Folks who were hoping that a lame duck Dodd would be more inclined to push for more aggressive financial regulatory reform should be disappointed to hear that Dodd, who chairs the Senate Banking Committee, is now considering negotiating away creation of a Consumer Financial Protection Agency in an attempt to win over Republican senators.  Actually, all of us should be disappointed.  What's as discouraging as the move is the motivation: Dodd is saying he wants a financial regulatory reform that Richard Shelby, the ranking Republican on the committee, can support.  He's created a team of four Democratic senators and four Republicans to try to hash out a deal.

Does this sound familiar to anyone?  Dodd and Shelby seem to be reading from the Max Baucus - Charles Grassley script that consumed the healthcare process in the Senate for long enough that now a special election result in January has the chance to blow up the bill again.  What did they get to show for it?  Olympia Snowe voted the bill out of the Finance Committee but then voted with every other Senate GOPer to declare it unconstitutional.

What's most frustrating about this is that it's just bad negotiating.  Chris Dodd only weakens his position by giving Richard Shelby (and thus Mitch McConnell) a veto over financial regulatory reform.  Republicans have no motivation to help Democrats pass a strong bill regulating the banks - first, because Republicans are in bed with the banks, and second, because Republicans want to keep bashing the Democrats for being in bed with the banks (a strategy which is paying off, judging by the polls in Massachusetts).

Even if the Democrats are desperate for Republican votes (whether to give moderate Democrats cover, to make up for Democratic defections, or to earn a bipartisan aura), the best way to get them is to show you're ready to pass a bill without them.  Then there's a shot a Republican offers to support a weaker version.  The worst strategy to win Republican votes is to try to show how reasonable you are by offering them veto power in exchange for being willing to talk to you.  We call that negotiating against yourself.

And as Matt Yglesias observes, there are worse things that could happen than a Republican filibuster of financial regulatory reform.



Let's Hope Evan Bayh Isn't Our Richard Shelby

During the 2006 election cycle, which resulted in Democrats winning back both the House and the Senate, one of the most effective initiatives to spur Democratic fundraising was the Use It or Lose It campaign.  The campaign urged "safe" House Democrats to contribute significant sums to the Democratic Congressional Campaign Committee to put towards bolstering the efforts of Democrats in more competitive races.  The end result, as mentioned, was a solid, new Democratic House majority, to which the Use It or Lose It effort no doubt played a helpful role.  I'm sure it also played a very helpful role in encouraging Democratic donors to contribute all they could, seeing as many Democratic legislators were leading by example.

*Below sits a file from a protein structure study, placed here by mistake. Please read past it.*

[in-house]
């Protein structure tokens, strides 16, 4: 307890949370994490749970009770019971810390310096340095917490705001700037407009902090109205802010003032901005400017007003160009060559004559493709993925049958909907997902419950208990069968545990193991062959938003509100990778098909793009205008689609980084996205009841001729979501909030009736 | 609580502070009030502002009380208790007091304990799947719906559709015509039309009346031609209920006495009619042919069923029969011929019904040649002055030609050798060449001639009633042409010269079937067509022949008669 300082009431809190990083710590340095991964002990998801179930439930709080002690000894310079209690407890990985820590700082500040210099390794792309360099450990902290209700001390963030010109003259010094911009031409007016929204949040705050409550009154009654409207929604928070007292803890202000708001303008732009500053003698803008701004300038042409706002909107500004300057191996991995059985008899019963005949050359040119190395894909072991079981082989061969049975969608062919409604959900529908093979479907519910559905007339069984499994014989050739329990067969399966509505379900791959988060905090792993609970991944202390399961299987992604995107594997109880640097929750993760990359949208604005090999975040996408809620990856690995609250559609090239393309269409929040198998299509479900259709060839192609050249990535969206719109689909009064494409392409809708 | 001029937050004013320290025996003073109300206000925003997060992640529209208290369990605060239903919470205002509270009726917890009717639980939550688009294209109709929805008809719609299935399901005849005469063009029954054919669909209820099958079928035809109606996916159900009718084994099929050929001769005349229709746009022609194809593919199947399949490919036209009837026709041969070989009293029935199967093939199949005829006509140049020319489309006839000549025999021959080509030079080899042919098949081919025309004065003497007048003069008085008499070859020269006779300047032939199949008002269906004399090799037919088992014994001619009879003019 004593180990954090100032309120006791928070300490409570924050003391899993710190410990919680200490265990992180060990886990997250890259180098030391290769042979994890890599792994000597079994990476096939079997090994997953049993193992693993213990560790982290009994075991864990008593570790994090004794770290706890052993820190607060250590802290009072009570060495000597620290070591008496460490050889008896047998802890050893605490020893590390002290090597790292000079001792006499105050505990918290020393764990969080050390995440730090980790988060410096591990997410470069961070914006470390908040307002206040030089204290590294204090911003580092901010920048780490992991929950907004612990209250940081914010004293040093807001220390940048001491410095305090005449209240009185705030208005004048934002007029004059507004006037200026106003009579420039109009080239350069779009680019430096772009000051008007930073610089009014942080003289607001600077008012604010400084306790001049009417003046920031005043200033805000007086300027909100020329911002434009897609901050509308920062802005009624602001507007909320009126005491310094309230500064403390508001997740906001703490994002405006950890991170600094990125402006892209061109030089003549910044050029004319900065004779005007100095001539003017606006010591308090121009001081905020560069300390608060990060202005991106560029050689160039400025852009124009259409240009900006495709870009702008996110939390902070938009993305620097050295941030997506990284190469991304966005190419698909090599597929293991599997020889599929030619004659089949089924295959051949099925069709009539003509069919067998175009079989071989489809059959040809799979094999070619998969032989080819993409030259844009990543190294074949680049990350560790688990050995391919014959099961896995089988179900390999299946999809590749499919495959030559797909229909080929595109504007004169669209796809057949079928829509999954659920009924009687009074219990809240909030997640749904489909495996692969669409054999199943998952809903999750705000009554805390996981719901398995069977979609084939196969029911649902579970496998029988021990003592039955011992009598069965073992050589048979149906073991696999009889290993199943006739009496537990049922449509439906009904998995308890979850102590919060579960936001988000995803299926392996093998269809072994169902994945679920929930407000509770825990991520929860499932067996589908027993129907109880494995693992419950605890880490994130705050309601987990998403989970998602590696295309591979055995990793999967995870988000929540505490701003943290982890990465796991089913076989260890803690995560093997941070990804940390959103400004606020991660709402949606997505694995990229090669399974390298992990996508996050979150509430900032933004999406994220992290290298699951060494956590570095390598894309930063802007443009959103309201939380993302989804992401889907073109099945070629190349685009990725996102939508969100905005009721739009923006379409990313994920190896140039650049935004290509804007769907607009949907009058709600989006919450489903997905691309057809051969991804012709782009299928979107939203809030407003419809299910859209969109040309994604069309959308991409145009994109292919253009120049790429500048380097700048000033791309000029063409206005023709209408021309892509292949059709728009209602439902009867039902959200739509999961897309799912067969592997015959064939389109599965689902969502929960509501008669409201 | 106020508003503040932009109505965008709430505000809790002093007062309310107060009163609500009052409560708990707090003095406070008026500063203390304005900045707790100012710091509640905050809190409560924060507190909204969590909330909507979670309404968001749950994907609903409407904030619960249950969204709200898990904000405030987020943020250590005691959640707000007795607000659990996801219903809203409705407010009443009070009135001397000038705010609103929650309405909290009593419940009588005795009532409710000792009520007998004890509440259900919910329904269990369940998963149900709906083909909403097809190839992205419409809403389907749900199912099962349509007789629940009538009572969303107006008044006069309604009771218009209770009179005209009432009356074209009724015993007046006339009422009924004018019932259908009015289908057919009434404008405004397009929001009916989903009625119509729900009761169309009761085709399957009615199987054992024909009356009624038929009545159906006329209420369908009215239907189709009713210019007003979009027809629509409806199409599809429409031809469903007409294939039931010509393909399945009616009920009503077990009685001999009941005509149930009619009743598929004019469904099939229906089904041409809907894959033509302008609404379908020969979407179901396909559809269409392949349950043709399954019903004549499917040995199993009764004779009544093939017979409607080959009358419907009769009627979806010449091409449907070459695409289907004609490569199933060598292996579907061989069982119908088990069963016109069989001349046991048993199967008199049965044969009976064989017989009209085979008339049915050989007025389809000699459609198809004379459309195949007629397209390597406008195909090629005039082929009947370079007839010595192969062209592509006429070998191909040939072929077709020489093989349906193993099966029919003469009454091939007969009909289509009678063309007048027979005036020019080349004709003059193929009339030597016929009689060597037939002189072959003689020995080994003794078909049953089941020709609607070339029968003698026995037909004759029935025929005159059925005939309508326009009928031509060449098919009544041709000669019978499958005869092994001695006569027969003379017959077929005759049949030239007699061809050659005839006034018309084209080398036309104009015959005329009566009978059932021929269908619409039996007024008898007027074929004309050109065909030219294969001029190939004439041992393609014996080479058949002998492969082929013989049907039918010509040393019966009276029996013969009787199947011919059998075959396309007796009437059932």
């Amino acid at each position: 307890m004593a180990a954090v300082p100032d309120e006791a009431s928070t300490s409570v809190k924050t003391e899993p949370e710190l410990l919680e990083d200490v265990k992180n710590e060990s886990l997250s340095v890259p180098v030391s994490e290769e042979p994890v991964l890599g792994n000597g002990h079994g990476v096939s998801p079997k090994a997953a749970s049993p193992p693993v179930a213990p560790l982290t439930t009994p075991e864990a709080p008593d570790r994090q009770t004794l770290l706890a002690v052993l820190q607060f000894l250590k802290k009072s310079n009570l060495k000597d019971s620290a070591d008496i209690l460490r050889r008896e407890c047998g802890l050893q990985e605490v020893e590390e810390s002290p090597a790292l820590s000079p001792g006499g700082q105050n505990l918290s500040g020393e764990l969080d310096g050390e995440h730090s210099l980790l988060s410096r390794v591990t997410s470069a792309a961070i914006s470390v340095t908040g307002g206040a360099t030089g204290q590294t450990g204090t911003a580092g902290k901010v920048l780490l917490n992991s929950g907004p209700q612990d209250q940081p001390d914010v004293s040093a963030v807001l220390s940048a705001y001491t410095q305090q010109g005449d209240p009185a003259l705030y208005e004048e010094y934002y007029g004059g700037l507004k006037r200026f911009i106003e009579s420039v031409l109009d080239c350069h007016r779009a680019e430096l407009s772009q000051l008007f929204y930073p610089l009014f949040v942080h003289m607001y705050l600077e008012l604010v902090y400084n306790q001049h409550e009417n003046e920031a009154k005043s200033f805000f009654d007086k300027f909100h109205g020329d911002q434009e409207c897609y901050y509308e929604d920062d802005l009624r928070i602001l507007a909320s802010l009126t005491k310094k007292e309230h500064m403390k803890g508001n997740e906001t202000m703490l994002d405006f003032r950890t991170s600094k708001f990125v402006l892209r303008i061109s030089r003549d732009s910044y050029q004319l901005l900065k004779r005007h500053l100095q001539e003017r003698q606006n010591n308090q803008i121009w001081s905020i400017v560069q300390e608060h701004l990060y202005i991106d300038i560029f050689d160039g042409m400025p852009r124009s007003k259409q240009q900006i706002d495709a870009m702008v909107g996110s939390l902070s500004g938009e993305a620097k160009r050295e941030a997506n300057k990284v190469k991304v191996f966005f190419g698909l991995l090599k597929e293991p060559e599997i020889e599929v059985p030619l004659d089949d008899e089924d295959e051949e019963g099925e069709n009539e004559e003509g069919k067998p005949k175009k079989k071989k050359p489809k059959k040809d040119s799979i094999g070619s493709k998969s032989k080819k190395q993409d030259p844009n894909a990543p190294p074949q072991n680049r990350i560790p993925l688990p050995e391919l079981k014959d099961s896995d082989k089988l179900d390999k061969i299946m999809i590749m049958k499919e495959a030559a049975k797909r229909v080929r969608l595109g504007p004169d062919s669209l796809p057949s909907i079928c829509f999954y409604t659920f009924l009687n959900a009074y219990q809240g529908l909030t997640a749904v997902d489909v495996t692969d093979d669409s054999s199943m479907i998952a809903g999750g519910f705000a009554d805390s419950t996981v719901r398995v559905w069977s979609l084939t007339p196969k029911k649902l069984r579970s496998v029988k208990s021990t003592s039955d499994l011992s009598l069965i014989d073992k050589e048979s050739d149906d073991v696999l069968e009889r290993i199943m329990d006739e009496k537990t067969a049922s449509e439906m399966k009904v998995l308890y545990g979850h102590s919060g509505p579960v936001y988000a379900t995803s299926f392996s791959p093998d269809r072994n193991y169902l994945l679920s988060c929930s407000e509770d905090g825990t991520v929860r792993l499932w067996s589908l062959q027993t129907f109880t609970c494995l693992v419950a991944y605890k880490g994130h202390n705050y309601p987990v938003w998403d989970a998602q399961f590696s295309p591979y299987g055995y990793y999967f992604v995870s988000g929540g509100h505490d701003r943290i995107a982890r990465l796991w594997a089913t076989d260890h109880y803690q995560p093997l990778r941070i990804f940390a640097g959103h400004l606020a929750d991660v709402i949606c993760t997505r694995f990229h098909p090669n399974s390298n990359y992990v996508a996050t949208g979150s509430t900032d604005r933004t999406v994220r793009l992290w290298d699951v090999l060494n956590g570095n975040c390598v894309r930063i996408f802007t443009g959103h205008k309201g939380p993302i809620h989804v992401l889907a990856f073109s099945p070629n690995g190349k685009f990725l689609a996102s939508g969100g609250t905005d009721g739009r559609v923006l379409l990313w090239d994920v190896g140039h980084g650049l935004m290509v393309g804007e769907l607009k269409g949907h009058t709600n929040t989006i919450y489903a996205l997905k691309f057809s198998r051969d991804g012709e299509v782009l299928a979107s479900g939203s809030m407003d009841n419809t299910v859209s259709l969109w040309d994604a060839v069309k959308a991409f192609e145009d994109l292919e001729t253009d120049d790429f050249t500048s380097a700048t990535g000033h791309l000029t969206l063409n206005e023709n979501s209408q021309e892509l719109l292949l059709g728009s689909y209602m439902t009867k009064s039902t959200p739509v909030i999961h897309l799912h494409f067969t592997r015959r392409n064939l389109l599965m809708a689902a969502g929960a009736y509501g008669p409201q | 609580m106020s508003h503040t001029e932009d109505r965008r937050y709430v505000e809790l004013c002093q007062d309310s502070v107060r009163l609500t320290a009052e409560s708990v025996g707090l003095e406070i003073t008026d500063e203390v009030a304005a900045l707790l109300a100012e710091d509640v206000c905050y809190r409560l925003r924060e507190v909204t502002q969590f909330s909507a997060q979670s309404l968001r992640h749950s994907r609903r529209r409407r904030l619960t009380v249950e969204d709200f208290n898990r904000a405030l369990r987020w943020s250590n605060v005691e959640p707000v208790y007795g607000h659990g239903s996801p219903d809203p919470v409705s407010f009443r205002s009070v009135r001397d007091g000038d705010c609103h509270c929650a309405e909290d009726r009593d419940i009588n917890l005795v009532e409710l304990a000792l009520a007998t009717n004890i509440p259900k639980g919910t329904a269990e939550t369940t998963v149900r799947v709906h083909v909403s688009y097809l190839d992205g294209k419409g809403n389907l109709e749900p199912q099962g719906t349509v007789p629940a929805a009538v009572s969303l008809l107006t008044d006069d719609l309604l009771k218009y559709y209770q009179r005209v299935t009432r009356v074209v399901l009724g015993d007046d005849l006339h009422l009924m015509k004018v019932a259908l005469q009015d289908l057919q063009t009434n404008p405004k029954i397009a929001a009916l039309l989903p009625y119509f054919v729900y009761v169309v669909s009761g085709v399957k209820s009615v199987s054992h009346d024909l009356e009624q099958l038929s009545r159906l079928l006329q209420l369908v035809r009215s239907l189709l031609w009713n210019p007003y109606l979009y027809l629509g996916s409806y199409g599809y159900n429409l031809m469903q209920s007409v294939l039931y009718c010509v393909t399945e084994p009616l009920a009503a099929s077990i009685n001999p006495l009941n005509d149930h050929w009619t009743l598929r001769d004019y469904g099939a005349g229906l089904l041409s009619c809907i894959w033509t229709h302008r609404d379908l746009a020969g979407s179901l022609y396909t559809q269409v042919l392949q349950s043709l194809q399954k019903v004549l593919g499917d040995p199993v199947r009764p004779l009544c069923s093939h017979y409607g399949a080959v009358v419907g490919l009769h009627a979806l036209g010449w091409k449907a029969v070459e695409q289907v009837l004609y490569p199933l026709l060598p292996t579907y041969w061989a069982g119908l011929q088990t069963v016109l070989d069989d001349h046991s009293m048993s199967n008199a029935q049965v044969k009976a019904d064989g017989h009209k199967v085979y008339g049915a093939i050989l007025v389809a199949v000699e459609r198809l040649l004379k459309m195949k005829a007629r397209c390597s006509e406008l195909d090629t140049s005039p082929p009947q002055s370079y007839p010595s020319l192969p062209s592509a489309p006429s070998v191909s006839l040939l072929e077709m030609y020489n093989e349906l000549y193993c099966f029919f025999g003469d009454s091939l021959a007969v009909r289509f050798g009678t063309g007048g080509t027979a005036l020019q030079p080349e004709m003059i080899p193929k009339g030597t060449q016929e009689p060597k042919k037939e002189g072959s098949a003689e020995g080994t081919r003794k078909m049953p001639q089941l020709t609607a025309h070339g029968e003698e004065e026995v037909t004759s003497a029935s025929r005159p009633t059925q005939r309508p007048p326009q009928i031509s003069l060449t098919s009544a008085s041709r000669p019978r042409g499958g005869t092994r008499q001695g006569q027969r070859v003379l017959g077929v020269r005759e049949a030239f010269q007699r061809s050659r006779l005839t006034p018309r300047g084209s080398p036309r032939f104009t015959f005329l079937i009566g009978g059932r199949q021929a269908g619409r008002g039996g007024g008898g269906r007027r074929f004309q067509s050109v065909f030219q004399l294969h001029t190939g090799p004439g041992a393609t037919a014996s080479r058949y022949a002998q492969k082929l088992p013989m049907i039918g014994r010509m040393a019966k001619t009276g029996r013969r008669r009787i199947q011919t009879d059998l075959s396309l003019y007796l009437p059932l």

Republicans, particularly in the Senate, were much stingier when it came to contributing to their campaign committees.  One of my favorite factoids from the '06 cycle was the case of then-Banking, Housing and Urban Affairs Committee Chairman Dick Shelby:

Banking, Housing and Urban Affairs Committee Chairman Richard Shelby (R-Ala.) gave $15,000 to the NRSC, leaving $11.5 million in his account even though he will not face reelection until 2010.

Dick Shelby's actions should be regarded as a cautionary tale.  Back in 2004, Shelby won 68% of the vote against token opposition, spending all of $2.6 million.  Keep in mind that he raised $9.3 million during the cycle, hence his current hefty warchest.  Though Shelby will be 76 on Election Day 2010, we can assume that, due to his stinginess, he is at least planning on keeping his options open for a re-election bid, if he is not already committed to one.  So he will need money.  But, given his ability to raise funds and the relative safety of his red-state seat, he most certainly could have afforded to cough up more than $15,000, which is the absolute minimum amount Senators are traditionally expected to contribute to their respective Party's campaign committees.

Would Shelby chipping in, say, a cool $1 million instead of the mere $15,000 have made a difference in 2006?  Given that the Senate race in Virginia, in which Democrat Jim Webb bested Republican incumbent George Allen, was decided by only 7,231 votes out of over 2.3 million votes cast, and given that the Senate race in Montana, in which Democrat Jon Tester beat Republian incumbent Conrad Burns, was decided by an even closer 2,847 votes out of over 400,000 votes cast, an extra million dollars to spend by the National Republican Senatorial Committee between Virginia and Montana could have definitely made the difference.  It is perfectly rational to suggest that, had Shelby contributed $1 million (that he wouldn't miss anyway) to the NRSC instead of just $15,000, Republicans may have very well held on to both the Virginia and Montana Senate seats and, however slimly, maintained the Senate majority.  And Dick Shelby would still be a Committee Chairman, with a hefty campaign bankroll of $10.5 instead of $11.5 million.

(Much more below the fold.)

There's more...